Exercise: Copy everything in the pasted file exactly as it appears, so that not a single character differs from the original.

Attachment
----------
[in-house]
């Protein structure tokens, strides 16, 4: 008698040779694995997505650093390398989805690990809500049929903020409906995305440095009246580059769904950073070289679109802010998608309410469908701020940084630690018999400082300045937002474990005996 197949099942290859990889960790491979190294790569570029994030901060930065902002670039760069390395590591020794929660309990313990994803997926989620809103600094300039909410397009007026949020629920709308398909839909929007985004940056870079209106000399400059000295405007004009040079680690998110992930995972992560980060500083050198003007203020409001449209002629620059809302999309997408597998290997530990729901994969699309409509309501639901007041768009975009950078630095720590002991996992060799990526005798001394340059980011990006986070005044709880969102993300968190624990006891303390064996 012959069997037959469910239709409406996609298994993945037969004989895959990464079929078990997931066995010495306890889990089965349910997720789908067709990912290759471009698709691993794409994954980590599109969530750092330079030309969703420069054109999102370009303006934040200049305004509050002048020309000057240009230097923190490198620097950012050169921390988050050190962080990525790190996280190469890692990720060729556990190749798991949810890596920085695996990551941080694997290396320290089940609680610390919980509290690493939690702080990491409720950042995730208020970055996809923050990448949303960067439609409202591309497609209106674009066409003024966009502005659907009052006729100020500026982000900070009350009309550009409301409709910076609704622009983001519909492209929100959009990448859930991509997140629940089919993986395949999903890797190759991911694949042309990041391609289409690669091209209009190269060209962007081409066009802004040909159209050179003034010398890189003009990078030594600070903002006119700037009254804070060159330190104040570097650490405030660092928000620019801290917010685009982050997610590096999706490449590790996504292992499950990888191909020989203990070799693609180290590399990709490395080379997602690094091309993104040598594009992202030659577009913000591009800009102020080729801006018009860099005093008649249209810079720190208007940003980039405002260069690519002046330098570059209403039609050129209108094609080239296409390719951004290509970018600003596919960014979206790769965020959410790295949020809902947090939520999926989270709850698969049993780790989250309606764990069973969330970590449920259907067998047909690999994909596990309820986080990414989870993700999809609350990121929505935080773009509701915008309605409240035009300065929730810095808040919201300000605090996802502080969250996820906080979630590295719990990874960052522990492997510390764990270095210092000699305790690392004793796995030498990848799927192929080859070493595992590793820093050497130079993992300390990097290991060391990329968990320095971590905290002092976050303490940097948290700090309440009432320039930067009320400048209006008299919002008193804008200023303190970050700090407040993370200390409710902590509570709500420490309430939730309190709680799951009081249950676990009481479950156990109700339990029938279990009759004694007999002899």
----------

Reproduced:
[in-house]
């Protein structure tokens, strides 16, 4: 008698040779694995997505650093390398989805690990809500049929903020409906995305440095009246580059769904950073070289679109802010998608309410469908701020940084630690018999400082300045937002474990005996 197949099942290859990889960790491979190294790569570029994030901060930065902002670039760069390395590591020794929660309990313990994803997926989620809103600094300039909410397009007026949020629920709308398909839909929007985004940056870079209106000399400059000295405007004009040079680690998110992930995972992560980060500083050198003007203020409001449209002629620059809302999309997408597998290997530990729901994969699309409509309501639901007041768009975009950078630095720590002991996992060799990526005798001394340059980011990006986070005044709880969102993300968190624990006891303390064996 012959069997037959469910239709409406996609298994993945037969004989895959990464079929078990997931066995010495306890889990089965349910997720789908067709990912290759471009698709691993794409994954980590599109969530750092330079030309969703420069054109999102370009303006934040200049305004509050002048020309000057240009230097923190490198620097950012050169921390988050050190962080990525790190996280190469890692990720060729556990190749798991949810890596920085695996990551941080694997290396320290089940609680610390919980509290690493939690702080990491409720950042995730208020970055996809923050990448949303960067439609409202591309497609209106674009066409003024966009502005659907009052006729100020500026982000900070009350009309550009409301409709910076609704622009983001519909492209929100959009990448859930991509997140629940089919993986395949999903890797190759991911694949042309990041391609289409690669091209209009190269060209962007081409066009802004040909159209050179003034010398890189003009990078030594600070903002006119700037009254804070060159330190104040570097650490405030660092928000620019801290917010685009982050997610590096999706490449590790996504292992499950990888191909020989203990070799693609180290590399990709490395080379997602690094091309993104040598594009992202030659577009913000591009800009102020080729801006018009860099005093008649249209810079720190208007940003980039405002260069690519002046330098570059209403039609050129209108094609080239296409390719951004290509970018600003596919960014979206790769965020959410790295949020809902947090939520999926989270709850698969049993780790989250309606764990069973969330970590449920259907067998047909690999994909596990309820986080990414989870993700999809609350990121929505935080773009509701915008309605409240035009300065929730810095808040919201300000605090996802502080969250996820906080979630590295719990990874960052522990492997510390764990270095210092000699305790690392004793796995030498990848799927192929080859070493595992590793820093050497130079993992300390990097290991060391990329968990320095971590905290002092976050303490940097948290700090309440009432320039930067009320400048209006008299919002008193804008200023303190970050700090407040993370200390409710902590509570709500420490309430939730309190709680799951009081249950676990009481479950156990109700339990029938279990009759004694007999002899």